AM: It's a great question. I talk about the emerging business model in the context of what I call the “data factory”. I think we are witnessing the second industrial revolution. And it is fueled by data. And it will be bigger than the first industrial revolution, because finally technology has democratized not just the access of data to a plethora of new companies but also the ability to store, mine, clean, analyze, and produce data products that can solve problems that you could not have solved before.
So these data factories are going to emerge as the new drivers of innovation of a massive revolution that will change fundamentally how business models extract value, because data is going to be, is the core asset in a multitude of industries. And the ability to automate the data pipeline and then rapidly find information in it to make decisions that benefit our end-customers, will add value.
JF: How does that change software development? Think about old-school AI for example, which was an academic thing. But what you are really talking about is leveraging quantitative principles with programming that requires reasoning. New kinds of approaches. Are you seeing any new software environments or mindsets out there? Obviously you guys are in that analytic business, you've got to think like quant jocks and also think about being a developer.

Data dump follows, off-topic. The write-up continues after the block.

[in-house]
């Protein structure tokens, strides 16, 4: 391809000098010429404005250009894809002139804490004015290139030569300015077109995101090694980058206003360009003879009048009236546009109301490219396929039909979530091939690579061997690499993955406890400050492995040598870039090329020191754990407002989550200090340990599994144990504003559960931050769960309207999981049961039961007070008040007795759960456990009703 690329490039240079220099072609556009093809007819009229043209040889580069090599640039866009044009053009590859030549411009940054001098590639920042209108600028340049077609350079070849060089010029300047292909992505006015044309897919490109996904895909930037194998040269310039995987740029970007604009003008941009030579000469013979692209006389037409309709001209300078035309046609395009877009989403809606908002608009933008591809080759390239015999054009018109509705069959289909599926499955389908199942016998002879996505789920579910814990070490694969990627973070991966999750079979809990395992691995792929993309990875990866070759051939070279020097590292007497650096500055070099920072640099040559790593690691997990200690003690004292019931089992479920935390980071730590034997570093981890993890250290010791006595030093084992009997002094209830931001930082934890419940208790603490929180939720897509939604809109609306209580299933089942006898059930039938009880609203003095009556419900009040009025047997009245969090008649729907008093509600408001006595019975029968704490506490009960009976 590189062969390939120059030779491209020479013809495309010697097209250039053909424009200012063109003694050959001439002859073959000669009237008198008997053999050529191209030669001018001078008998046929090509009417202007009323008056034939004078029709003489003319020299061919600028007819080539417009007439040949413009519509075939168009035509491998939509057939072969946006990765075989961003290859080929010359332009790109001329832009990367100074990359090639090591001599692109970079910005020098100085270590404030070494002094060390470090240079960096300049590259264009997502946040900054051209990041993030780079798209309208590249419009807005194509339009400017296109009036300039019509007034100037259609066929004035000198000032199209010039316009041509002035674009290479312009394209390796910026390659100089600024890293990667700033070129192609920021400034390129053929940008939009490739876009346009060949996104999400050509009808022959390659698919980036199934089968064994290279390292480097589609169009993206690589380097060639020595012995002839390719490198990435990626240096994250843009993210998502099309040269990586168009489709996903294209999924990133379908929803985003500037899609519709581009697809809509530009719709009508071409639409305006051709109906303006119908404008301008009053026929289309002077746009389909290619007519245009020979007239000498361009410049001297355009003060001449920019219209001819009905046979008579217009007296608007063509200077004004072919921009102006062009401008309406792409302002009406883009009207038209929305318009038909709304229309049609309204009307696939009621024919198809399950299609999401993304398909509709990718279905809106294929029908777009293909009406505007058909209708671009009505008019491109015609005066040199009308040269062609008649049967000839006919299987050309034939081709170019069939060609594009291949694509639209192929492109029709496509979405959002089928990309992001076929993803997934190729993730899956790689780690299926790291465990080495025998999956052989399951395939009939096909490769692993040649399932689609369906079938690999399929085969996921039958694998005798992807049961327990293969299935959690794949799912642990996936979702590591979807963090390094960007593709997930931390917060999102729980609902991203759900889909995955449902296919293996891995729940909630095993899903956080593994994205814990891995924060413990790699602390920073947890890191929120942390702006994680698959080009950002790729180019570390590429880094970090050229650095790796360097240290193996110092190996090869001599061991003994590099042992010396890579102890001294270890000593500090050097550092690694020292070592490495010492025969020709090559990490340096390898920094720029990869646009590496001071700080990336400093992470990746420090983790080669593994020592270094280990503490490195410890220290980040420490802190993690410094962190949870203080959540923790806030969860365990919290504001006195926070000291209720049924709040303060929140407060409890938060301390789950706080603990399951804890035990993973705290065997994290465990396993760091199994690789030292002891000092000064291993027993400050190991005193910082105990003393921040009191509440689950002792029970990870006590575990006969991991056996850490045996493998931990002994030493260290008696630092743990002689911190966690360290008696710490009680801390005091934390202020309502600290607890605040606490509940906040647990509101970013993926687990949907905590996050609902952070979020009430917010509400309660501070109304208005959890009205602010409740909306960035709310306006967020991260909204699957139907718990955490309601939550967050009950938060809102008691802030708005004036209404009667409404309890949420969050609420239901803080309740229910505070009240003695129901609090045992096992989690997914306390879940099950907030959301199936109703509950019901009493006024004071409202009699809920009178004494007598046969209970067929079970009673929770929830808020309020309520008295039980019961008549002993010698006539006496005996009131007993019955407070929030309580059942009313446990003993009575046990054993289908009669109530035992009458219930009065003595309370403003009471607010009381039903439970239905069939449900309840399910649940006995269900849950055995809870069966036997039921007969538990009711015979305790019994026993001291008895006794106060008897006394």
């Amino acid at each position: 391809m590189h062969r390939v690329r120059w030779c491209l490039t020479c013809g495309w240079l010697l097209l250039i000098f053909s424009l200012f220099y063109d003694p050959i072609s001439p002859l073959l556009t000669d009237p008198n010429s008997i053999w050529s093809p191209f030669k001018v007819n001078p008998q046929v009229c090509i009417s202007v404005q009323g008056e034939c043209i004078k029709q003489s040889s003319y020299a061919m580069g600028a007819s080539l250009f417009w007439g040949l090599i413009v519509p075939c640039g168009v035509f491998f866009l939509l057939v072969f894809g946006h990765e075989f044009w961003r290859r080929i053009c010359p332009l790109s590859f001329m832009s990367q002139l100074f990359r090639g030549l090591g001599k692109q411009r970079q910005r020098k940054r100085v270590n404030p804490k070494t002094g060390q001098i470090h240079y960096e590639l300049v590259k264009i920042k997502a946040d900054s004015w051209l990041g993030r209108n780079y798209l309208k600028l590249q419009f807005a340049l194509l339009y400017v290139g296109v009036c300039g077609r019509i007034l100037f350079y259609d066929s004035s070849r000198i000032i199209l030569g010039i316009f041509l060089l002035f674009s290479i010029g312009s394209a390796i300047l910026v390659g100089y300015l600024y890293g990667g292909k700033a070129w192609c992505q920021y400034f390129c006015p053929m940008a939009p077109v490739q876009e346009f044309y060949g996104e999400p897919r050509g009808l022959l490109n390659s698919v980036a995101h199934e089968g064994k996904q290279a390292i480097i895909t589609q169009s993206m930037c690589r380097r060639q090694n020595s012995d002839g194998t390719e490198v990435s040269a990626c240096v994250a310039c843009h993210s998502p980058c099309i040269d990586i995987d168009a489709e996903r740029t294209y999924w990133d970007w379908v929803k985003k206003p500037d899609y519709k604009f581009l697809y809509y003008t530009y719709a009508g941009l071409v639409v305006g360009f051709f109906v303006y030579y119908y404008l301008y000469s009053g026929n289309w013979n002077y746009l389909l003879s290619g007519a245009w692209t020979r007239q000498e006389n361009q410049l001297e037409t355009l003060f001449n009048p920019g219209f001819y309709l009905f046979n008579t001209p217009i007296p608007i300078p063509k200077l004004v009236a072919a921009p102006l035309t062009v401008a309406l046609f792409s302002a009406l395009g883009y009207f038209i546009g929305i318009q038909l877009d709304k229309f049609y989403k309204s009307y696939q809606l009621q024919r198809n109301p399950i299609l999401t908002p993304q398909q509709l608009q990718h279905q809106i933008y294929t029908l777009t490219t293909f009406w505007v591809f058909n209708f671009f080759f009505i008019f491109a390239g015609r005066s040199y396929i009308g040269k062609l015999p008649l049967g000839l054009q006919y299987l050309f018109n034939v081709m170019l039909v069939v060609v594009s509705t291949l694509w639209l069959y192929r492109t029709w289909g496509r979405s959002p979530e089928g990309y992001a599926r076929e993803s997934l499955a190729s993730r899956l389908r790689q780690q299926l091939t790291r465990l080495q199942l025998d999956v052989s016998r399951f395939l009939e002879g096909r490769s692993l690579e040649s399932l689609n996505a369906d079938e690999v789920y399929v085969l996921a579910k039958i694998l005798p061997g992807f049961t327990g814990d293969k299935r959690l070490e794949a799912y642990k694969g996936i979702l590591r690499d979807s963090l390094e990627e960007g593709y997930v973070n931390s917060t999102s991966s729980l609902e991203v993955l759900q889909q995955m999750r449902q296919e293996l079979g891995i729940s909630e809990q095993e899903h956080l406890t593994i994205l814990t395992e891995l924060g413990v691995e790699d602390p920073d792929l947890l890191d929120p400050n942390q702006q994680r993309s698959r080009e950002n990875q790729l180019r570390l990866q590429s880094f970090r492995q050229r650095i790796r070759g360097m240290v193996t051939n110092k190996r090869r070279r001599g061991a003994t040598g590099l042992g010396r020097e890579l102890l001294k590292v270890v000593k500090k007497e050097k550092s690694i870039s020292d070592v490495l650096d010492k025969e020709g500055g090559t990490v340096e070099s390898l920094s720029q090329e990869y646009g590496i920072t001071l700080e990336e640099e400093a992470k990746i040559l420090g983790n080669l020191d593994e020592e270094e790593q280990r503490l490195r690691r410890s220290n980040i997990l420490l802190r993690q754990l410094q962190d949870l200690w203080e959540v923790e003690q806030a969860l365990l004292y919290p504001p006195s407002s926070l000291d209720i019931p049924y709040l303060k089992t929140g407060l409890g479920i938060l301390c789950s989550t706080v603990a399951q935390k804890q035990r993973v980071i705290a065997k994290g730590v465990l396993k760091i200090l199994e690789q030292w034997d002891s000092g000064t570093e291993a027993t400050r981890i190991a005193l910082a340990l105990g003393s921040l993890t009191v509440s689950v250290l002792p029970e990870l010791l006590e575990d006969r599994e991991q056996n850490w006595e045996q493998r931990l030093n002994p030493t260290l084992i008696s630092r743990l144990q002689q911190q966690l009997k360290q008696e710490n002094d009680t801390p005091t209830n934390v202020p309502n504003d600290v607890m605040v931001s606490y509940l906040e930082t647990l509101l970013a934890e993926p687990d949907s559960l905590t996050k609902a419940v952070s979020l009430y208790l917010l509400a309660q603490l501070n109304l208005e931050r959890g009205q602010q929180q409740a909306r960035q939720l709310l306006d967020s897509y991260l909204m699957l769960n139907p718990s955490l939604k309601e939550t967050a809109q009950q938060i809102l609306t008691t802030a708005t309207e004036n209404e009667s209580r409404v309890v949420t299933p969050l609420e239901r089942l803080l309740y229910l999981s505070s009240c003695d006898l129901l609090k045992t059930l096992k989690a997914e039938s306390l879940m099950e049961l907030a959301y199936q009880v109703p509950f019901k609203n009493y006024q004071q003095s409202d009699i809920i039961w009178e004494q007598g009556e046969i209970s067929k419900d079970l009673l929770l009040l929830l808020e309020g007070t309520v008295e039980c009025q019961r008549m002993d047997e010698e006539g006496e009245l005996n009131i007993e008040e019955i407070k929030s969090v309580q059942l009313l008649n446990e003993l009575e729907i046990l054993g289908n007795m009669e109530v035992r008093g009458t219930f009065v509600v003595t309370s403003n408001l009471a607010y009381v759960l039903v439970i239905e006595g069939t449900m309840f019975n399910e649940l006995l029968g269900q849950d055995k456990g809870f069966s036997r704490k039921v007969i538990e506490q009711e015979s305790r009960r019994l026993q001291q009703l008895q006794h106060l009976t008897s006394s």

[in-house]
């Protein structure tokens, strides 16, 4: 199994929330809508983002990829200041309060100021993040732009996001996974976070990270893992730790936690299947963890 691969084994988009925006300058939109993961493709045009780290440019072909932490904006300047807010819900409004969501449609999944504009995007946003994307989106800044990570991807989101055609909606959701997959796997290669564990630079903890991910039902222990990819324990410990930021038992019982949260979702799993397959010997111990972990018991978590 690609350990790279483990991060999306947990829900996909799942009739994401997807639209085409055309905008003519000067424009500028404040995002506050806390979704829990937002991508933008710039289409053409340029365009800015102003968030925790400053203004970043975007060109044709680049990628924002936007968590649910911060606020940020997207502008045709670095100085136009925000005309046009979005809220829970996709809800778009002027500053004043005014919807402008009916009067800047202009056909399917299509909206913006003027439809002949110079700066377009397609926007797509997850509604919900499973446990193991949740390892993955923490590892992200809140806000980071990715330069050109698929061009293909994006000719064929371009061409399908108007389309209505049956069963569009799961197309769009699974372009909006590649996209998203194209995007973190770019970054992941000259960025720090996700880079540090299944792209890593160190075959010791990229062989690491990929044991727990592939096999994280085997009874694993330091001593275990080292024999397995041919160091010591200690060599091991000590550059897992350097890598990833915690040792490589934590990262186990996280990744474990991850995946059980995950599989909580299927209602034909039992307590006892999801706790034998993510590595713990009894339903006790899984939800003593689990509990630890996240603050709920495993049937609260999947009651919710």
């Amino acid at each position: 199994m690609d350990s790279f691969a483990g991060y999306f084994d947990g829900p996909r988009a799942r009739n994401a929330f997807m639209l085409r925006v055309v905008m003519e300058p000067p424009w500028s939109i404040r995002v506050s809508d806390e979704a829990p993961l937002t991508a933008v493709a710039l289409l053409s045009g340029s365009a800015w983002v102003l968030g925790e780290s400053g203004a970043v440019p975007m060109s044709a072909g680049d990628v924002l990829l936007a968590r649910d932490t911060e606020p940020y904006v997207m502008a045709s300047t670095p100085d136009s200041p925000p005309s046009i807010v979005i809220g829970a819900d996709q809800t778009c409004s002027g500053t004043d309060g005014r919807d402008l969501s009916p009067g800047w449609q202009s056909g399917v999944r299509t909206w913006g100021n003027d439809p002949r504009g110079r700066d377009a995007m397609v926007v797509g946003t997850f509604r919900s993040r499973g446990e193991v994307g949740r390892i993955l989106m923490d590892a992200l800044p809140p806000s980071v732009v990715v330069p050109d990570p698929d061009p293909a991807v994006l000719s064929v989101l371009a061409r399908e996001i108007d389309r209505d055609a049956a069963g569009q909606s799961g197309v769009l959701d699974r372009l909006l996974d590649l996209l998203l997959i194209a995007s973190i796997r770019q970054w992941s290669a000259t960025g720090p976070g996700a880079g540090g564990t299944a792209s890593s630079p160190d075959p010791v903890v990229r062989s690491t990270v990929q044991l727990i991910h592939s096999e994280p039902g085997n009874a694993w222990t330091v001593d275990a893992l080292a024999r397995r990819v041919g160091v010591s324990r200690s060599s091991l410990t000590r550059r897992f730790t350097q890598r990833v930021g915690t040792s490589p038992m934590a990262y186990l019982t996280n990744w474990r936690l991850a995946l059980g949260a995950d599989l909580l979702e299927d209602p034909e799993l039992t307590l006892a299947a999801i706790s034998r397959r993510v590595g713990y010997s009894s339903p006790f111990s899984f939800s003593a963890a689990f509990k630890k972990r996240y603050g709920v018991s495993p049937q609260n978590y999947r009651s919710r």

AM: Absolutely. I think the interesting part is that wherever technology is adopting the core principles of pushing the code to the data rather than the other way around because ???..., you see some massive game changing.
JF:' Explain that notion of pushing the code to the data.
AM: The whole concept of big data is big by definition. It's massive amounts of data. If I have petabytes of data sitting on an infrastructure platform, rather than move the data to where I analyze it, I need the ability that Hadoop does – the ability to push the code to the data -- because the pipes are limited, and that creates a bottleneck. Moving a petabyte of data through a 10G network takes time. Moving a few Megabytes of code to a petabyte of data is a massive change. And wherever you see technology being employed across what I call the “data factory stack”, with similar principles – commodity hardware, massively parallel, moving small bits across the network -- you see emerging technology that's truly interesting.
So BI there's a company in BI called Tableau that is probably the only company in BI that you can use for big data. Similarly massively parallel ....
DV: What is the name of that company again?